Chemical warfare agents (CWAs) are fast acting and sometimes lethal, even at low levels, and can be classified into nerve gases, blister agents, choking agents, blood agents, vomit agents, tear gases, and incapacitating agents. As countermeasures against CWA terrorism, detection and identification are important. In crisis management, monitoring of CWAs in public places and security checks at territorial borders, big event venues, and executive facilities are performed for protection against terrorism. In consequence management, on-site detection by first responders and laboratory analysis after on-site sampling and transfer are performed for minimization of terrorism damage, leading to personal protection, initial investigation, and emergency lifesaving. In incident management, laboratory analysis is performed to provide evidence at court trials for the prevention of future crimes. Laboratory analysis consists of pretreatment of on-site and casualty samples and instrumental analysis using GC-MS. However, CWAs are easily degraded, and thus are difficult to detect. Instead, it is useful to detect their metabolites and degradation products using tert-butyldimethylsilyl derivatization GC-MS or direct LC-MS. Commercially available chemical detection equipment such as gas detection tubes and ion mobility spectrometers are used for on-site detection. We have evaluated the detection performance of such equipment and found that no equipment fulfills the required perfect performance of CWA detection sensitivity, accuracy, response time, return time, and operation. To overcome the drawbacks, we have adopted the monitoring tape method and counterflow introduction atmospheric pressure chemical ionization mass spectrometry and recommend the combination of commercial detection equipment and these new technologies for simultaneous, rapid detection of all CWAs.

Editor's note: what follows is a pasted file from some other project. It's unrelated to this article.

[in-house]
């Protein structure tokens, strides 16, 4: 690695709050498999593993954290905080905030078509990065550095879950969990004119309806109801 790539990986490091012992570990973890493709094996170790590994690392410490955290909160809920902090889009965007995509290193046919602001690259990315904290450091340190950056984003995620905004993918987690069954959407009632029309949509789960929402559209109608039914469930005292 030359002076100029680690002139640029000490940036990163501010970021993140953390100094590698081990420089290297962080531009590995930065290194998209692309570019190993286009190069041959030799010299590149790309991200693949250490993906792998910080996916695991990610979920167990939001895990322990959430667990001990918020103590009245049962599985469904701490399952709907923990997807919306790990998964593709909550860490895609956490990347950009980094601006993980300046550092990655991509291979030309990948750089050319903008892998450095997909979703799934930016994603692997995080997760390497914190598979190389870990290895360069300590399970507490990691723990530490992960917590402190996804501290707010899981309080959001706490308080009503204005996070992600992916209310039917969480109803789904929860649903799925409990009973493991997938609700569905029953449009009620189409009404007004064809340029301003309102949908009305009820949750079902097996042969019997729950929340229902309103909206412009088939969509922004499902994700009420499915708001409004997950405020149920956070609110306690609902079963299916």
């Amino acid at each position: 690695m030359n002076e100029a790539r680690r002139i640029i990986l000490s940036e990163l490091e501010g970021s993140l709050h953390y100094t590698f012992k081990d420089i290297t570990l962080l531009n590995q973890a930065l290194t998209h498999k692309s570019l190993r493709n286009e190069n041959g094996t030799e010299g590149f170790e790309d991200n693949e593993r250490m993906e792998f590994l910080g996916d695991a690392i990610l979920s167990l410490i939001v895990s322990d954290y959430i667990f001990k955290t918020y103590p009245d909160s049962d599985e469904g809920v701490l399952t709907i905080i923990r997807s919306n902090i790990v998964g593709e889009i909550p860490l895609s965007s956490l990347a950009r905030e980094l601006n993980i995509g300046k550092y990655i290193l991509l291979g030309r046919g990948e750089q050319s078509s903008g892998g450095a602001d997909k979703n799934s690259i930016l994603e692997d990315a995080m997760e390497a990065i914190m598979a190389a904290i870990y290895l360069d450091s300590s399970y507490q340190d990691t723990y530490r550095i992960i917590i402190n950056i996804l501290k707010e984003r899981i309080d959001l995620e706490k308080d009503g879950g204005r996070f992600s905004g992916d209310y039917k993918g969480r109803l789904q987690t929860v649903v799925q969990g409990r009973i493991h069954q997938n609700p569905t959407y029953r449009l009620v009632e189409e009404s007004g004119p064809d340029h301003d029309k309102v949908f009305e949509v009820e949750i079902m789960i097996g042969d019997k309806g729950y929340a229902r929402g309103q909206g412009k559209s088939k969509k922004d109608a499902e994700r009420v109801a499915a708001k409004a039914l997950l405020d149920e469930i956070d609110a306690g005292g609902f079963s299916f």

5. Analysis of Chemical Warfare Agents by GC-MS: Second Chemical Cluster CRTI Training Exercise

    DTIC Science & Technology

    2005-01-01

    82176chantillons. Ce rapport fait la synth&se du second exercice de formation contre les agents de guerre chimiques, concernant la preparation et l’analyse par la...conducted under full scanning El-MS conditions . Future Plans: This analytical training exercise may be provided to additional government partners to...Suffield TM 2005-019 i Sommaire Introduction : L’inqui~tude au sujet d’une potentielle utilisation terroriste, l’int~r~t soutenu que porte les organismes

  6. High-sensitivity, high-selectivity detection of chemical warfare agents

    NASA Astrophysics Data System (ADS)

    Pushkarsky, Michael B.; Webber, Michael E.; Macdonald, Tyson; Patel, C. Kumar N.

    2006-01-01

    We report high-sensitivity detection of chemical warfare agents (nerve gases) with very low probability of false positives (PFP). We demonstrate a detection threshold of 1.2ppb (7.7μg/m3 equivalent of Sarin) with a PFP of <1:106 in the presence of many interfering gases present in an urban environment through the detection of diisopropyl methylphosphonate, an accepted relatively harmless surrogate for the nerve agents. For the current measurement time of ˜60s, a PFP of 1:106 corresponds to one false alarm approximately every 23months. The demonstrated performance satisfies most current homeland and military security requirements.

  7. Fine particulate matter source apportionment using a hybrid chemical transport and receptor model approach

    NASA Astrophysics Data System (ADS)

    Hu, Y.; Balachandran, S.; Pachon, J. E.; Baek, J.; Ivey, C.; Holmes, H.; Odman, M. T.; Mulholland, J. A.; Russell, A. G.

    2014-06-01